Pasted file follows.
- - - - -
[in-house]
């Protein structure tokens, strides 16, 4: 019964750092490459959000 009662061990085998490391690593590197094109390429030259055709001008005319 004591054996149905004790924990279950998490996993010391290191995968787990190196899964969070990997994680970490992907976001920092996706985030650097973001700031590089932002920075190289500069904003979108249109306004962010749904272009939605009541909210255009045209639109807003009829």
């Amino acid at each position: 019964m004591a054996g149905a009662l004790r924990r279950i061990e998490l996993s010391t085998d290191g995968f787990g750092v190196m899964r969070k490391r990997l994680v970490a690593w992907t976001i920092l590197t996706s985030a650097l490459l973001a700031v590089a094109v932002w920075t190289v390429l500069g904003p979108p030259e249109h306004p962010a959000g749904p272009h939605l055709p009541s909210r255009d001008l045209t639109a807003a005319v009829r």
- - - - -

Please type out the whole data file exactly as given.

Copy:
[in-house]
């Protein structure tokens, strides 16, 4: 019964750092490459959000 009662061990085998490391690593590197094109390429030259055709001008005319 004591054996149905004790924990279950998490996993010391290191995968787990190196899964969070990997994680970490992907976001920092996706985030650097973001700031590089932002920075190289500069904003979108249109306004962010749904272009939605009541909210255009045209639109807003009829």
């Amino acid at each position: 019964m004591a054996g149905a009662l004790r924990r279950i061990e998490l996993s010391t085998d290191g995968f787990g750092v190196m899964r969070k490391r990997l994680v970490a690593w992907t976001i920092l590197t996706s985030a650097l490459l973001a700031v590089a094109v932002w920075t190289v390429l500069g904003p979108p030259e249109h306004p962010a959000g749904p272009h939605l055709p009541s909210r255009d001008l045209t639109a807003a005319v009829r």